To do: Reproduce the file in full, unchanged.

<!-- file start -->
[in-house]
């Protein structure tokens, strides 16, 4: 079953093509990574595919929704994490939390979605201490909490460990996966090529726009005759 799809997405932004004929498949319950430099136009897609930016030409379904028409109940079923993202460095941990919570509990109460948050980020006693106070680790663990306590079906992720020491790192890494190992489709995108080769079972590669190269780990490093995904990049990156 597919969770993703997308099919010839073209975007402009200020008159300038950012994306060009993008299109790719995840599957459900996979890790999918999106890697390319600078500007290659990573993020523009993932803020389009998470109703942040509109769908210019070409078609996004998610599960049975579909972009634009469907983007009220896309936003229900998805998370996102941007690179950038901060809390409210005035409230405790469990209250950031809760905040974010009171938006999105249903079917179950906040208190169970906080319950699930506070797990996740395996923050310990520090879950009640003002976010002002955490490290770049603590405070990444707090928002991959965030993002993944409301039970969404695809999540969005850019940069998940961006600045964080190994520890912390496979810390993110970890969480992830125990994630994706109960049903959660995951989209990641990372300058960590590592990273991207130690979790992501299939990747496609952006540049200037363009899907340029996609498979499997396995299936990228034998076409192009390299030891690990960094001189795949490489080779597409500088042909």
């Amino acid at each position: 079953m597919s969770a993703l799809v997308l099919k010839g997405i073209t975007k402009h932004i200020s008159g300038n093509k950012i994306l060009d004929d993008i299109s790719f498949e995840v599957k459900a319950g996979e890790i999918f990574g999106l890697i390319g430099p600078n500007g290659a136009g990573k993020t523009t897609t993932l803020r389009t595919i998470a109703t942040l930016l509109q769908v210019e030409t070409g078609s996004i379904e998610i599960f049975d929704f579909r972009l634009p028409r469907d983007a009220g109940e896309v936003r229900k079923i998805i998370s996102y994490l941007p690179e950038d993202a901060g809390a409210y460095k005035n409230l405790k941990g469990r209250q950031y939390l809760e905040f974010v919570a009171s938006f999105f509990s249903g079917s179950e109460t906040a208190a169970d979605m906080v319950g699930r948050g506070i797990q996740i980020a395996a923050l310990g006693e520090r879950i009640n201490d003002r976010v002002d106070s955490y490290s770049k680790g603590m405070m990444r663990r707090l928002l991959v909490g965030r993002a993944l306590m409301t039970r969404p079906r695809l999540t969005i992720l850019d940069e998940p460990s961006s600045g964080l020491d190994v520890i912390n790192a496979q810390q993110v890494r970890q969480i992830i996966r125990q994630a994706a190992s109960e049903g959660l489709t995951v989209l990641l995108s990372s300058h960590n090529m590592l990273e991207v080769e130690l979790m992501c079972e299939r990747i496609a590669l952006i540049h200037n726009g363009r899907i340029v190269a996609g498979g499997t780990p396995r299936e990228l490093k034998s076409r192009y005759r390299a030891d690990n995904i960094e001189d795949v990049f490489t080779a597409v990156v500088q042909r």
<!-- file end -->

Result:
[in-house]
């Protein structure tokens, strides 16, 4: 079953093509990574595919929704994490939390979605201490909490460990996966090529726009005759 799809997405932004004929498949319950430099136009897609930016030409379904028409109940079923993202460095941990919570509990109460948050980020006693106070680790663990306590079906992720020491790192890494190992489709995108080769079972590669190269780990490093995904990049990156 597919969770993703997308099919010839073209975007402009200020008159300038950012994306060009993008299109790719995840599957459900996979890790999918999106890697390319600078500007290659990573993020523009993932803020389009998470109703942040509109769908210019070409078609996004998610599960049975579909972009634009469907983007009220896309936003229900998805998370996102941007690179950038901060809390409210005035409230405790469990209250950031809760905040974010009171938006999105249903079917179950906040208190169970906080319950699930506070797990996740395996923050310990520090879950009640003002976010002002955490490290770049603590405070990444707090928002991959965030993002993944409301039970969404695809999540969005850019940069998940961006600045964080190994520890912390496979810390993110970890969480992830125990994630994706109960049903959660995951989209990641990372300058960590590592990273991207130690979790992501299939990747496609952006540049200037363009899907340029996609498979499997396995299936990228034998076409192009390299030891690990960094001189795949490489080779597409500088042909």
């Amino acid at each position: 079953m597919s969770a993703l799809v997308l099919k010839g997405i073209t975007k402009h932004i200020s008159g300038n093509k950012i994306l060009d004929d993008i299109s790719f498949e995840v599957k459900a319950g996979e890790i999918f990574g999106l890697i390319g430099p600078n500007g290659a136009g990573k993020t523009t897609t993932l803020r389009t595919i998470a109703t942040l930016l509109q769908v210019e030409t070409g078609s996004i379904e998610i599960f049975d929704f579909r972009l634009p028409r469907d983007a009220g109940e896309v936003r229900k079923i998805i998370s996102y994490l941007p690179e950038d993202a901060g809390a409210y460095k005035n409230l405790k941990g469990r209250q950031y939390l809760e905040f974010v919570a009171s938006f999105f509990s249903g079917s179950e109460t906040a208190a169970d979605m906080v319950g699930r948050g506070i797990q996740i980020a395996a923050l310990g006693e520090r879950i009640n201490d003002r976010v002002d106070s955490y490290s770049k680790g603590m405070m990444r663990r707090l928002l991959v909490g965030r993002a993944l306590m409301t039970r969404p079906r695809l999540t969005i992720l850019d940069e998940p460990s961006s600045g964080l020491d190994v520890i912390n790192a496979q810390q993110v890494r970890q969480i992830i996966r125990q994630a994706a190992s109960e049903g959660l489709t995951v989209l990641l995108s990372s300058h960590n090529m590592l990273e991207v080769e130690l979790m992501c079972e299939r990747i496609a590669l952006i540049h200037n726009g363009r899907i340029v190269a996609g498979g499997t780990p396995r299936e990228l490093k034998s076409r192009y005759r390299a030891d690990n995904i960094e001189d795949v990049f490489t080779a597409v990156v500088q042909r």